Not everyone will read your description in advance, but some will. Those are the super-prepared people who tend to push things forward on conference calls. And even those who don’t read the description before the call will ideally have your notes in front of them when the call starts. This will allow them to skip ahead and gain a better understanding of where the call should go. Often, seeing how much ground you need to cover on a call will deter people from derailing the topic. After all, everyone wants calls to end on time. Which leads us to…
4. Not enforcing a time limit
All conference calls run too long. You must set time limits, but more important, you must respect them. For one, it’s rude to expect people to stay on the line longer than planned. Second, knowing a call has a hard stop time is the only way to ensure the conversation moves along.
This point ties closely to setting an agenda. It’s useful to assign time limits to each discussion topic so you can gauge whether you’re staying on schedule. Setting time limits enables the call leader to act like the music that comes on during an overly long Oscar speech—a polite but firm reminder that there are other people who still need to speak.
5. Setting up a call for something better resolved via email
This one is pretty simple. Before you set up a conference call, pause for a second. Does this topic need a conference call? Could you just as easily replace the call with an email chain or Google doc?
Granted, sometimes it’s nice—and even essential—that people connect in real time and hear each other’s voices. But remember that we live in a time-shifting world where people prefer to work and play according to their own schedules. Increasingly, asking people to be available at a precise moment is seen as an imposition. Only do it when it’s truly essential.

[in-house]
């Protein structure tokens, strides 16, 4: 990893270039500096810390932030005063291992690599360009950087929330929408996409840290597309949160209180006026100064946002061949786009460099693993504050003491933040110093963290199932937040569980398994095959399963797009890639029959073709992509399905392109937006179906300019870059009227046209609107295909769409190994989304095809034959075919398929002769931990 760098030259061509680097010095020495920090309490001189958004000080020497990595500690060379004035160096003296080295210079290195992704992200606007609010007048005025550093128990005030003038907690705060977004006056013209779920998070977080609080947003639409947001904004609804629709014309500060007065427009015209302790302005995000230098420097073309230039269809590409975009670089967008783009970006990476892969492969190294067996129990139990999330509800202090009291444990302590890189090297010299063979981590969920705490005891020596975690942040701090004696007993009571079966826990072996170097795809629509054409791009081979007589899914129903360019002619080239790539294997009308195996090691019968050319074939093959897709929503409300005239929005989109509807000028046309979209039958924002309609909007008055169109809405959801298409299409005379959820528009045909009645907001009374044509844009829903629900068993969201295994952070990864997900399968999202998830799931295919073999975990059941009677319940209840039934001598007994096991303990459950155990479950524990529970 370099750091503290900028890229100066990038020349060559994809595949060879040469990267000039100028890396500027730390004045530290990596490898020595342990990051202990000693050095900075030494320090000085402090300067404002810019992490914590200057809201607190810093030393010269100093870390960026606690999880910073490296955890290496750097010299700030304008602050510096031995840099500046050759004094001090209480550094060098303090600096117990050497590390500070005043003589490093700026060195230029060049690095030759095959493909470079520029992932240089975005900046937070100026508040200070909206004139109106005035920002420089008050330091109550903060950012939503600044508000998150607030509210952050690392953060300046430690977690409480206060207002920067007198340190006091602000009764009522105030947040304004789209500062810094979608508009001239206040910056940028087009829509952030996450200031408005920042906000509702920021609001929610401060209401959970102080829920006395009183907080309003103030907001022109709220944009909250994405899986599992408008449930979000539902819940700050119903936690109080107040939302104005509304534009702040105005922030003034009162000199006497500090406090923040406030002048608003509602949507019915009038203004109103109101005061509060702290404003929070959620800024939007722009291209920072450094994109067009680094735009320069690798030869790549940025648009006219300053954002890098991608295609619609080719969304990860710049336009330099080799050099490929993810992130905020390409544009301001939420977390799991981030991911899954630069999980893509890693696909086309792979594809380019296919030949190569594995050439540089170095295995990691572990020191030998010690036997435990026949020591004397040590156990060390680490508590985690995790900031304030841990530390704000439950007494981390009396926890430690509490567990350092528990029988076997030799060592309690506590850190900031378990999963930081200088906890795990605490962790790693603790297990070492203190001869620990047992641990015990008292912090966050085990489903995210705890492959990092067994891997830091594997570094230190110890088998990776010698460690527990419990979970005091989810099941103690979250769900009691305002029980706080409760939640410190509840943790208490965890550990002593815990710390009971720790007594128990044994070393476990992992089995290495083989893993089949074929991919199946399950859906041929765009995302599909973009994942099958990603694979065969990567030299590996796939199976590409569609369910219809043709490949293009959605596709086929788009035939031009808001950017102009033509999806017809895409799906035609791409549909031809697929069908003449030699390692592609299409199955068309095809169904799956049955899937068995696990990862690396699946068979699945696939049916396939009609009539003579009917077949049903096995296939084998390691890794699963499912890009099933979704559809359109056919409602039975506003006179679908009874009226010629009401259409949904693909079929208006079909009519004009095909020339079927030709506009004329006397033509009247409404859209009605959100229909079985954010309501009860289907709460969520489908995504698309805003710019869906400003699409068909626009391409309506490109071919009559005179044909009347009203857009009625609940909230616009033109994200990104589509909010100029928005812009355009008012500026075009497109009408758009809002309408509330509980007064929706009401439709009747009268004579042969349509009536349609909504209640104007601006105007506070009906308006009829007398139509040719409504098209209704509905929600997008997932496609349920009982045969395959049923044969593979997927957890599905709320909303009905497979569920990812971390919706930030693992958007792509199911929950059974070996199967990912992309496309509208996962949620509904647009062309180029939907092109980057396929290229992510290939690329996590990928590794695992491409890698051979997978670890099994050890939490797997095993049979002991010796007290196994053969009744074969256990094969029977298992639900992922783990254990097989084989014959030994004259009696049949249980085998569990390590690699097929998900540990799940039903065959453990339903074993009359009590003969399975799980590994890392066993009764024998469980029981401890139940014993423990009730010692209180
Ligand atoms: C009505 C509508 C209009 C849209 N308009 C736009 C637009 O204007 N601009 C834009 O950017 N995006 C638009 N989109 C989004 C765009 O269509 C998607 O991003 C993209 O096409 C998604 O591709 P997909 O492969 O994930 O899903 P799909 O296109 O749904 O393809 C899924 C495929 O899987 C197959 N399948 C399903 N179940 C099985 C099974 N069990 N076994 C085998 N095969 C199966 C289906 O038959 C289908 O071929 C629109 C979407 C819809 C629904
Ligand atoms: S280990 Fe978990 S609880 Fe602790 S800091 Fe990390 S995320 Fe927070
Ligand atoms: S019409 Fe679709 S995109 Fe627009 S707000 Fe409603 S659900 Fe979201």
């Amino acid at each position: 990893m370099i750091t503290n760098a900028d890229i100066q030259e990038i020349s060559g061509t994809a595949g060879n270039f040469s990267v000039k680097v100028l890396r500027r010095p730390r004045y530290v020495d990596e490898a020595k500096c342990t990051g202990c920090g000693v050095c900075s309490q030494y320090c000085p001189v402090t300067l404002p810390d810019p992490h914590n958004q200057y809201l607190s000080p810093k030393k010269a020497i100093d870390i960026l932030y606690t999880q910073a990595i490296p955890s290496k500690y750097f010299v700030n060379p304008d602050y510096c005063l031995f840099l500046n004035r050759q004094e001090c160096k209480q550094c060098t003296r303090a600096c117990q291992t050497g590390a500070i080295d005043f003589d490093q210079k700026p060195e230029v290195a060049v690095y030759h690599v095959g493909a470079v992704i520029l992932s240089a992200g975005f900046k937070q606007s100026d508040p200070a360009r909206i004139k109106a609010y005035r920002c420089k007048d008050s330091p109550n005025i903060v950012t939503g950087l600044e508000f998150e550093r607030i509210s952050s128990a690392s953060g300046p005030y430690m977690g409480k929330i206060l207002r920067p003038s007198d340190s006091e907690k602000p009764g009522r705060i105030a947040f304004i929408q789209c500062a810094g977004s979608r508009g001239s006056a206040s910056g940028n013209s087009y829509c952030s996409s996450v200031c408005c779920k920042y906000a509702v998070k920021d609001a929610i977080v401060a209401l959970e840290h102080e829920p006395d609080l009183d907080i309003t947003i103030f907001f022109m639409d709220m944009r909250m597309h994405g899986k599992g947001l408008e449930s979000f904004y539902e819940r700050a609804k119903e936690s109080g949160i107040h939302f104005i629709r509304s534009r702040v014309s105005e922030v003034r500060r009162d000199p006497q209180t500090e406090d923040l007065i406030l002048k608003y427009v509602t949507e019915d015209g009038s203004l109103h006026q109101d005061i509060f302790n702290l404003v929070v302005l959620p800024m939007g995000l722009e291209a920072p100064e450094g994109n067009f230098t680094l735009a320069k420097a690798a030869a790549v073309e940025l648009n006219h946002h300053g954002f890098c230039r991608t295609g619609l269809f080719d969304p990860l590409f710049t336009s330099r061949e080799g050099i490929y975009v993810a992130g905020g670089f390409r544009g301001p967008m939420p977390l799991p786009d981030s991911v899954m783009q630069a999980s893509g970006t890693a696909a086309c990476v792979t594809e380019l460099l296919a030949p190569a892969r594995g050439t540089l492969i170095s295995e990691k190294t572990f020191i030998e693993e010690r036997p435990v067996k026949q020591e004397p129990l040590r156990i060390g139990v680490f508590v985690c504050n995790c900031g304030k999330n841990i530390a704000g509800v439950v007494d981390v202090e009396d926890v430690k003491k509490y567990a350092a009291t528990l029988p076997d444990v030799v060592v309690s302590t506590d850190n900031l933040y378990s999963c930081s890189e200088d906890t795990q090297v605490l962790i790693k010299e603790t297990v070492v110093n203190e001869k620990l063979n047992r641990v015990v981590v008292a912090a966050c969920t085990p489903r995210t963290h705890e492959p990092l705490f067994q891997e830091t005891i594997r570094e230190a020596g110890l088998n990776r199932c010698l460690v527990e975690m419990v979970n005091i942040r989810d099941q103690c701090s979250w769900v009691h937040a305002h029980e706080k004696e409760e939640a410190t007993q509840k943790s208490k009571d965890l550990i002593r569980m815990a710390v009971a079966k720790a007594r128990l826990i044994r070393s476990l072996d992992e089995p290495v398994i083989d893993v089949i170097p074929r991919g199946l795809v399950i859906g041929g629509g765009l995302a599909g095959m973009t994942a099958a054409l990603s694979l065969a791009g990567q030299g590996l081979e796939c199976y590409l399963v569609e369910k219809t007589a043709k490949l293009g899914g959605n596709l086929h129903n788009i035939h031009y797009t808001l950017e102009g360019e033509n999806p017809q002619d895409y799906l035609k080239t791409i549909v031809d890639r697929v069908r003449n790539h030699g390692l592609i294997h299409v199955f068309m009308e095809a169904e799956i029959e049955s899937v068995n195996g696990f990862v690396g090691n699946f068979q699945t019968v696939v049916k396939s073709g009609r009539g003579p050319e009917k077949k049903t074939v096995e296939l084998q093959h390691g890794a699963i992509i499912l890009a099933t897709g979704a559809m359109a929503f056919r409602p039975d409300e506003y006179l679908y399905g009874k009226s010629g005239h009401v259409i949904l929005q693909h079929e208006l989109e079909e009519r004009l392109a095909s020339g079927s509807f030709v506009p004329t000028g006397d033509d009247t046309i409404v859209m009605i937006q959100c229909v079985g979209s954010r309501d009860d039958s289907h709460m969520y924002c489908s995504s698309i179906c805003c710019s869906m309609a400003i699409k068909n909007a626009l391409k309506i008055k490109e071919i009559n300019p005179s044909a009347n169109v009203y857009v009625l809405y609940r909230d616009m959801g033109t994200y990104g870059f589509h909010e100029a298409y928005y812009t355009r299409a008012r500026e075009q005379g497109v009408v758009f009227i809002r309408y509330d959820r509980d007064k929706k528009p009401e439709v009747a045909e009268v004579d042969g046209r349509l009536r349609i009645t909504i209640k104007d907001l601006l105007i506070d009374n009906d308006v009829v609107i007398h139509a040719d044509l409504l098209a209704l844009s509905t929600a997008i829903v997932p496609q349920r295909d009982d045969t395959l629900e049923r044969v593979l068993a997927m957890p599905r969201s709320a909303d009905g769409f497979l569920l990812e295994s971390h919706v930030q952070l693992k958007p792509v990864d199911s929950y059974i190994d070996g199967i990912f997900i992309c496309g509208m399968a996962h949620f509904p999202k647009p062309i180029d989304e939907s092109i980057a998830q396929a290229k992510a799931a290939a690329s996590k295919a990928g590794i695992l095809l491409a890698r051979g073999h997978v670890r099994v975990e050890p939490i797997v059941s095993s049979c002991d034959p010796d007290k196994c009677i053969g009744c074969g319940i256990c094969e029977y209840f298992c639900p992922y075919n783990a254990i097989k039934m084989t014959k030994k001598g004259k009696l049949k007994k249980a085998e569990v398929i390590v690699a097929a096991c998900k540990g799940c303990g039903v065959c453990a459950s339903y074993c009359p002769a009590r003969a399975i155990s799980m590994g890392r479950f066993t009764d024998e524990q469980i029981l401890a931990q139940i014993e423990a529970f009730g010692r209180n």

6. Establishing a regular mass conference call
I’m going to get some objections on this one. “But Drew,” you say, “it’s vital to have an all-hands check-in each week.”
Is it? Is it really?
Regular all-hands calls start with the best intentions. The idea is that if everyone goes around the virtual room and says what they’re working on, one big call will eliminate the need for many smaller calls throughout the week. That might be the case initially, but probably not.
Over time, the usefulness of these mass check-ins wanes because everyone starts to view them as a weekly burden, and stops preparing anything useful to say. Likewise, because everybody is on the call, people hesitate to ask necessary questions of specific individuals because they don’t want to waste everyone else’s time or put someone on the spot. People reserve all useful conversations as follow-up one-on-one talks.
7. Scheduling calls on Mondays or Fridays
Some people will really take issue with this one. After all, I’m suggesting that two-fifths of every work week be off-limits for conference calls. Hear me out.
Mondays and Fridays play unique and vital roles in the work week. Monday is when you line up your ducks for the week and hopefully kick things off right. Friday is when you scurry to complete tasks you might have dropped throughout the week so you can actually enjoy your weekend.
Conference calls, for the reasons discussed in this article and many others, tend to be windows of time in which no real work is accomplished. Thus, if you schedule them on Mondays, you’re likely to already be behind schedule by Tuesday. That’s a stressful way to kick off the week. If you schedule calls on Friday, everyone involved is missing out on vital hours required to wrap up their work.
Please, for the sake of everyone’s sanity and workflows, try to keep the conference calls on Tuesdays, Wednesdays and Thursdays.
This article first appeared on Ragan.com in June 2014.